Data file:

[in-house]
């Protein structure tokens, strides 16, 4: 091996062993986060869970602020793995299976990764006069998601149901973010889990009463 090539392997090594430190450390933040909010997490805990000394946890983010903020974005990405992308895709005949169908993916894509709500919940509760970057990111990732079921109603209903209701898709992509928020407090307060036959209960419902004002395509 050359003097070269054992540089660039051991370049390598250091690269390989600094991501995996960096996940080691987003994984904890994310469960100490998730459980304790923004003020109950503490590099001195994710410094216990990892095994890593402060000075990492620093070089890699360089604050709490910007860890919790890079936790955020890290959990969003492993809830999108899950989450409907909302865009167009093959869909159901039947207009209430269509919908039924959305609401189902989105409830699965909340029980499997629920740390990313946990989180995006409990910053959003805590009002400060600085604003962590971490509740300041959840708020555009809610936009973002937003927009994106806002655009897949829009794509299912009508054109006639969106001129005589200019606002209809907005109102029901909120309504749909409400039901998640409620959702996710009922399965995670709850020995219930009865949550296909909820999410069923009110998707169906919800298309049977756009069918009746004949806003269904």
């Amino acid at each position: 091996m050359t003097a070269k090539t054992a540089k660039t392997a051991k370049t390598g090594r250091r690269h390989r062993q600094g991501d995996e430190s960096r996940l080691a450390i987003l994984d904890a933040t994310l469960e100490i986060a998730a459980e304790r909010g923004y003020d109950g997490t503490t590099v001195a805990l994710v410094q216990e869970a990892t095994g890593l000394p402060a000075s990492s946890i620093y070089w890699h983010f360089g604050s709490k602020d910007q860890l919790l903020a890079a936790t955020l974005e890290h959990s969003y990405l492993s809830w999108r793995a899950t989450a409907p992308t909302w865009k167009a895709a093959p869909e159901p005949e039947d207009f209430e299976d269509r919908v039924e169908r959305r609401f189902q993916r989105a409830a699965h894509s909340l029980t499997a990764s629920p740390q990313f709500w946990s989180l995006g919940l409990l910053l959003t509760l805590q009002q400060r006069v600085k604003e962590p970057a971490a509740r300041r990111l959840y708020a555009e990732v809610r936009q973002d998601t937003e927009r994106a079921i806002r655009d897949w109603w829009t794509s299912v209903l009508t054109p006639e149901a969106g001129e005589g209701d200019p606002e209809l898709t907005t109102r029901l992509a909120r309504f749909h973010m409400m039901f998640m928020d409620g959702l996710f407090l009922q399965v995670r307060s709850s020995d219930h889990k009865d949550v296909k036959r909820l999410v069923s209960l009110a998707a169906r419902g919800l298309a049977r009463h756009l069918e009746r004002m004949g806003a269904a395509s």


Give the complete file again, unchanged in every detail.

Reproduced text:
[in-house]
């Protein structure tokens, strides 16, 4: 091996062993986060869970602020793995299976990764006069998601149901973010889990009463 090539392997090594430190450390933040909010997490805990000394946890983010903020974005990405992308895709005949169908993916894509709500919940509760970057990111990732079921109603209903209701898709992509928020407090307060036959209960419902004002395509 050359003097070269054992540089660039051991370049390598250091690269390989600094991501995996960096996940080691987003994984904890994310469960100490998730459980304790923004003020109950503490590099001195994710410094216990990892095994890593402060000075990492620093070089890699360089604050709490910007860890919790890079936790955020890290959990969003492993809830999108899950989450409907909302865009167009093959869909159901039947207009209430269509919908039924959305609401189902989105409830699965909340029980499997629920740390990313946990989180995006409990910053959003805590009002400060600085604003962590971490509740300041959840708020555009809610936009973002937003927009994106806002655009897949829009794509299912009508054109006639969106001129005589200019606002209809907005109102029901909120309504749909409400039901998640409620959702996710009922399965995670709850020995219930009865949550296909909820999410069923009110998707169906919800298309049977756009069918009746004949806003269904």
């Amino acid at each position: 091996m050359t003097a070269k090539t054992a540089k660039t392997a051991k370049t390598g090594r250091r690269h390989r062993q600094g991501d995996e430190s960096r996940l080691a450390i987003l994984d904890a933040t994310l469960e100490i986060a998730a459980e304790r909010g923004y003020d109950g997490t503490t590099v001195a805990l994710v410094q216990e869970a990892t095994g890593l000394p402060a000075s990492s946890i620093y070089w890699h983010f360089g604050s709490k602020d910007q860890l919790l903020a890079a936790t955020l974005e890290h959990s969003y990405l492993s809830w999108r793995a899950t989450a409907p992308t909302w865009k167009a895709a093959p869909e159901p005949e039947d207009f209430e299976d269509r919908v039924e169908r959305r609401f189902q993916r989105a409830a699965h894509s909340l029980t499997a990764s629920p740390q990313f709500w946990s989180l995006g919940l409990l910053l959003t509760l805590q009002q400060r006069v600085k604003e962590p970057a971490a509740r300041r990111l959840y708020a555009e990732v809610r936009q973002d998601t937003e927009r994106a079921i806002r655009d897949w109603w829009t794509s299912v209903l009508t054109p006639e149901a969106g001129e005589g209701d200019p606002e209809l898709t907005t109102r029901l992509a909120r309504f749909h973010m409400m039901f998640m928020d409620g959702l996710f407090l009922q399965v995670r307060s709850s020995d219930h889990k009865d949550v296909k036959r909820l999410v069923s209960l009110a998707a169906r419902g919800l298309a049977r009463h756009l069918e009746r004002m004949g806003a269904a395509s």